After that, the desert landscape sped by in a monotonous repetition of scrub-covered low hills, and I spent the rest of the journey in a haze of road-induced hypnosis. The intervening towns were few-Big Pine, Independence, Lone Pine, Cartago, Olancha-unexpected small enclaves that consisted primarily of gas stations, wooden cottages, coffee shops, perhaps a pizza restaurant or a Frosty Freeze, sometimes still boarded over for the winter. In most towns, there seemed to be more buildings abandoned than were currently in use. The structures were low wood fronts with a Western or Victorian feel to them. In some areas, the commercial businesses seemed to be devoted almost entirely to propane sales and service. An occasional feed store would be tucked in among the cottonwoods and pines. I passed one of those plain motel-style brown-and-yellow churches that made you suspect it would be depressing to believe whatever these people believed.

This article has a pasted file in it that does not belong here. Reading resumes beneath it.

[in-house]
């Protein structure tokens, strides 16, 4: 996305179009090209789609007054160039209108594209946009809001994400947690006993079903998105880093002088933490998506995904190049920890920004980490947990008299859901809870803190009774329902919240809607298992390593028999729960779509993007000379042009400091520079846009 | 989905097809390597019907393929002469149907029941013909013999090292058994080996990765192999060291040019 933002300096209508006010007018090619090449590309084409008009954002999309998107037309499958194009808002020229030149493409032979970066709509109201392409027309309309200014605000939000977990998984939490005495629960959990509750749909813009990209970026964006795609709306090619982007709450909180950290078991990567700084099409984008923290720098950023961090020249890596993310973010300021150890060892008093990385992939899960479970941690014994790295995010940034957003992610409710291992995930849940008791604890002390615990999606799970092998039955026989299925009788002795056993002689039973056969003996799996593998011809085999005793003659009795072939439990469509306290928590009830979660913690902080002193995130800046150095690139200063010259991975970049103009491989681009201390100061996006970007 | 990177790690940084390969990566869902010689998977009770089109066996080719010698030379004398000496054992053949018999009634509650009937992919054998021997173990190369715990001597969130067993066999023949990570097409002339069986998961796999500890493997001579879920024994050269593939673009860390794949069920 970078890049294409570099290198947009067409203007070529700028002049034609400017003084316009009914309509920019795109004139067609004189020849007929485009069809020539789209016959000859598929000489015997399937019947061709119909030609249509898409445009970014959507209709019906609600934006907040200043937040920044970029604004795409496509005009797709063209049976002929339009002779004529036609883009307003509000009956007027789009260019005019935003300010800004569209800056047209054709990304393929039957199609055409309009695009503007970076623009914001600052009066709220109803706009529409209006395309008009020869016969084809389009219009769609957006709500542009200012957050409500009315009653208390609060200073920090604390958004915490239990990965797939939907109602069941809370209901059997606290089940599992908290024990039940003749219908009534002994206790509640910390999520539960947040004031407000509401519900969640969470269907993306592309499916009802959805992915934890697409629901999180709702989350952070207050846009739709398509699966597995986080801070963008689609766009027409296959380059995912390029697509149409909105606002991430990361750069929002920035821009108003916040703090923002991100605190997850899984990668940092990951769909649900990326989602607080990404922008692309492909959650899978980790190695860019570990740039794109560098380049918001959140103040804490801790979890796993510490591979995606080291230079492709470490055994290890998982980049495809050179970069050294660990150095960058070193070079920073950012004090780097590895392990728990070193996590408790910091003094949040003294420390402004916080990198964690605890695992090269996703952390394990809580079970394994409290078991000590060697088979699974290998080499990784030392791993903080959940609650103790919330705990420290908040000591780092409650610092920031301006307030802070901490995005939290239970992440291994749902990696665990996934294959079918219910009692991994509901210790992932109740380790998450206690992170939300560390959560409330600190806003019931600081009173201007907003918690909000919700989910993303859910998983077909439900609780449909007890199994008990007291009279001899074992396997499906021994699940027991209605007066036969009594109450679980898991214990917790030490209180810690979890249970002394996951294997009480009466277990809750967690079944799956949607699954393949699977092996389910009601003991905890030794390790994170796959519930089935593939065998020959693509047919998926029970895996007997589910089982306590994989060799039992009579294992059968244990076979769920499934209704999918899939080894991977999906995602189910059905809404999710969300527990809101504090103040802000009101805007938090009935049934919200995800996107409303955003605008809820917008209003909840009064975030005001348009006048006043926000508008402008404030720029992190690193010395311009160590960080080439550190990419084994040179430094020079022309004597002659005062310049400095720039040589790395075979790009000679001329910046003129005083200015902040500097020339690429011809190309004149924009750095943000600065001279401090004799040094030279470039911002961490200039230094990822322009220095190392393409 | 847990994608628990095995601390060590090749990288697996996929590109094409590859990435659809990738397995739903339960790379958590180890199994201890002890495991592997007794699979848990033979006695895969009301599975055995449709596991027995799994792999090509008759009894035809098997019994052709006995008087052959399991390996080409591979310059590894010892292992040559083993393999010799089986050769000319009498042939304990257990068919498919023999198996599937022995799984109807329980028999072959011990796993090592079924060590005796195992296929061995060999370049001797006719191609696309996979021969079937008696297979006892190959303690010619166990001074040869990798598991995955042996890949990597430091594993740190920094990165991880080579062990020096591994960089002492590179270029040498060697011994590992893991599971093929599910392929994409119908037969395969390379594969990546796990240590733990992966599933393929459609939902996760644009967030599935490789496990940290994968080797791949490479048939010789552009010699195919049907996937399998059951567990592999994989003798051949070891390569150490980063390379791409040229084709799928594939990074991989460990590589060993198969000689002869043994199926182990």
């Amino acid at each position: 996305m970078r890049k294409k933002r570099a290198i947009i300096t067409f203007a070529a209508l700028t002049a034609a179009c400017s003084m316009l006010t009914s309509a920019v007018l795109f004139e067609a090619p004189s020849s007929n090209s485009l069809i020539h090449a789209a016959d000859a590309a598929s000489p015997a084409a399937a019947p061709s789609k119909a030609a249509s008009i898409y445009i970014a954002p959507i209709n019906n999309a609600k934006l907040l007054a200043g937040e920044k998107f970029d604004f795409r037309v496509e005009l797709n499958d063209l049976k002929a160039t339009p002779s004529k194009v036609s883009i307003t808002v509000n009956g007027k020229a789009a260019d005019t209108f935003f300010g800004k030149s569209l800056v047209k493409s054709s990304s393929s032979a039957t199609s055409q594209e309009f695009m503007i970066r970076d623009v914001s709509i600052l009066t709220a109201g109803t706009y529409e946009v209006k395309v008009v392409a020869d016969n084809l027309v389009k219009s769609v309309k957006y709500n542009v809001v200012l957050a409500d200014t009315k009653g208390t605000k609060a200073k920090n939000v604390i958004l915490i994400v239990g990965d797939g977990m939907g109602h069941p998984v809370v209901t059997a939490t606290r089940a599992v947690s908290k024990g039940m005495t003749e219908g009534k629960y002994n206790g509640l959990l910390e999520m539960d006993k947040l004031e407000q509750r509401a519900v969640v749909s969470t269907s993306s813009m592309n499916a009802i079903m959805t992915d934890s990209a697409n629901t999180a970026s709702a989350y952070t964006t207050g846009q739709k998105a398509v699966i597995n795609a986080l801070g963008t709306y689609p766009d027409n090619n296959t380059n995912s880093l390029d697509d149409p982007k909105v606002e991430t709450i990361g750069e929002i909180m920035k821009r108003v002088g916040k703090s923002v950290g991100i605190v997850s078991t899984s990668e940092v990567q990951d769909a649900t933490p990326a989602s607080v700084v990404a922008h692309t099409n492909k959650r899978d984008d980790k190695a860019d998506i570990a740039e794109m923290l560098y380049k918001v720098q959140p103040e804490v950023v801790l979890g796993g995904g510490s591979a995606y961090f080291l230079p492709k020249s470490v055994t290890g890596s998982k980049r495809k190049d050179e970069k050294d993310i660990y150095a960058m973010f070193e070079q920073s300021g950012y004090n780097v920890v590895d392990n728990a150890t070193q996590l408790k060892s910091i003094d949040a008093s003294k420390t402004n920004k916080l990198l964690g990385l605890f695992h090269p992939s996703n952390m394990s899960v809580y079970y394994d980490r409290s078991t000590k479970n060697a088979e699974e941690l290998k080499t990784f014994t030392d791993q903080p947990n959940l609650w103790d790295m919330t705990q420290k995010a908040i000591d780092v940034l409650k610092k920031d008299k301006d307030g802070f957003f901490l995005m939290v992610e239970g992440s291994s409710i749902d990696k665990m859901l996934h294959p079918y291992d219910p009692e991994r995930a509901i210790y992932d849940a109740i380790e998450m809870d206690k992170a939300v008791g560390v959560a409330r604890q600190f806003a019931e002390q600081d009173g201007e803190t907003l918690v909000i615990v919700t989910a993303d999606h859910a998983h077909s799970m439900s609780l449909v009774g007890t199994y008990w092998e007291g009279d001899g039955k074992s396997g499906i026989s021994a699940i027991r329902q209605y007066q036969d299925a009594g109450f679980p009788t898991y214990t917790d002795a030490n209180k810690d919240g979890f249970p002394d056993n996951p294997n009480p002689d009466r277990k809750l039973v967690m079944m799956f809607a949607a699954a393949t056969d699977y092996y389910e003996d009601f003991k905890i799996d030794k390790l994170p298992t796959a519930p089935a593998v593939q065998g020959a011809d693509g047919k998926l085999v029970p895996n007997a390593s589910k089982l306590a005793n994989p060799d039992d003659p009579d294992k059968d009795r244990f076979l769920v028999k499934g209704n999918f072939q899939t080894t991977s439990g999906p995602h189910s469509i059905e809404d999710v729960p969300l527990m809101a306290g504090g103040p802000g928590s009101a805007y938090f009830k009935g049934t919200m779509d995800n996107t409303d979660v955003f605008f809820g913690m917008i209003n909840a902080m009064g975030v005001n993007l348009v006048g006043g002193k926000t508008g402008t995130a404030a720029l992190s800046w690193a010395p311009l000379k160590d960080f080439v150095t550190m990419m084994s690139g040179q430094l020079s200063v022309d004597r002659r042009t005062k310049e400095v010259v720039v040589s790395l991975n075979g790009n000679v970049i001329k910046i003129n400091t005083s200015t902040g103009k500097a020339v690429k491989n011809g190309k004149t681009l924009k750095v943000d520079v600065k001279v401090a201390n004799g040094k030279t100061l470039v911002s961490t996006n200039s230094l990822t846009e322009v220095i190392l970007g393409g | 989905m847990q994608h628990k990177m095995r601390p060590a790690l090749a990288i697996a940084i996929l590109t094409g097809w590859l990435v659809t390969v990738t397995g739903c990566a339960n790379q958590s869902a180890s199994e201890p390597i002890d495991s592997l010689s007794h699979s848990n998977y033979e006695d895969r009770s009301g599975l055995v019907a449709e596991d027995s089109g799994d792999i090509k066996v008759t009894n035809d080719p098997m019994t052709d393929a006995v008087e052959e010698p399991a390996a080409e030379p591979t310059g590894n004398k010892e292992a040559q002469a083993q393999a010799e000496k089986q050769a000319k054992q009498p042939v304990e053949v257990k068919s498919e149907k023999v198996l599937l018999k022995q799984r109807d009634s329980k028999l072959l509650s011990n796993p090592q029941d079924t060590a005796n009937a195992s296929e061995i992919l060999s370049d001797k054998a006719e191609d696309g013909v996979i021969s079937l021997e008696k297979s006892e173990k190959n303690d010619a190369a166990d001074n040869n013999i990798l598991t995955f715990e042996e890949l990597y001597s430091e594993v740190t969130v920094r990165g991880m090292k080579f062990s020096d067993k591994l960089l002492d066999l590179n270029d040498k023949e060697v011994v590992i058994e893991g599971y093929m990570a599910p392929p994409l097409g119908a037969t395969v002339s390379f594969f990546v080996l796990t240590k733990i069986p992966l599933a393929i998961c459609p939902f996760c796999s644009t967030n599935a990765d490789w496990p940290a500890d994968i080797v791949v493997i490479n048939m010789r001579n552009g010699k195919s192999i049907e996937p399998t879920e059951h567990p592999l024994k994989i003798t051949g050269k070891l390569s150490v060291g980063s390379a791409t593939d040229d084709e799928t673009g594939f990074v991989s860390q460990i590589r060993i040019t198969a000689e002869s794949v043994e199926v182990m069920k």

Between townships, the empty stretches of wilderness picked up. The air felt clear, warming as the road descended from the higher elevations. The snow had disappeared, soft flakes turning into an even softer rain. What should have been a clear, unobstructed view was subdivided by the march of power lines, telephone poles, and oil derricks-the cost of doing business in an otherwise pristine countryside. Out of the raw hills to my left I could see the occasional cinder cone and the dark craggy outcroppings of lava from ancient volcanic activity. Rocks dotted the landscape: green, red, brown, and cream. The area was undercut by two major fault lines-the San Andreas and the Garlock-that in 1872 had generated one of the largest earthquakes in Californian history.